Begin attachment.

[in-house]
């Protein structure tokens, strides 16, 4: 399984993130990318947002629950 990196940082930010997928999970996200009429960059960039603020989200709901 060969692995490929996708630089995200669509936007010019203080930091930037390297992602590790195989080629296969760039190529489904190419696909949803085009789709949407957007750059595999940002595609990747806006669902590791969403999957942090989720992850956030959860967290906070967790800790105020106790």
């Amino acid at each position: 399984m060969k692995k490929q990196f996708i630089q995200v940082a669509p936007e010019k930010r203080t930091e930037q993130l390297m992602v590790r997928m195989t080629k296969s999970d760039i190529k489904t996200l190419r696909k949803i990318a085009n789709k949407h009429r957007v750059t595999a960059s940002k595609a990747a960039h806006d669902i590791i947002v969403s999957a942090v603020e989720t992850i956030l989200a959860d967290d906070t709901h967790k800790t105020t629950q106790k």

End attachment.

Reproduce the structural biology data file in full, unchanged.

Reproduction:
[in-house]
């Protein structure tokens, strides 16, 4: 399984993130990318947002629950 990196940082930010997928999970996200009429960059960039603020989200709901 060969692995490929996708630089995200669509936007010019203080930091930037390297992602590790195989080629296969760039190529489904190419696909949803085009789709949407957007750059595999940002595609990747806006669902590791969403999957942090989720992850956030959860967290906070967790800790105020106790």
């Amino acid at each position: 399984m060969k692995k490929q990196f996708i630089q995200v940082a669509p936007e010019k930010r203080t930091e930037q993130l390297m992602v590790r997928m195989t080629k296969s999970d760039i190529k489904t996200l190419r696909k949803i990318a085009n789709k949407h009429r957007v750059t595999a960059s940002k595609a990747a960039h806006d669902i590791i947002v969403s999957a942090v603020e989720t992850i956030l989200a959860d967290d906070t709901h967790k800790t105020t629950q106790k």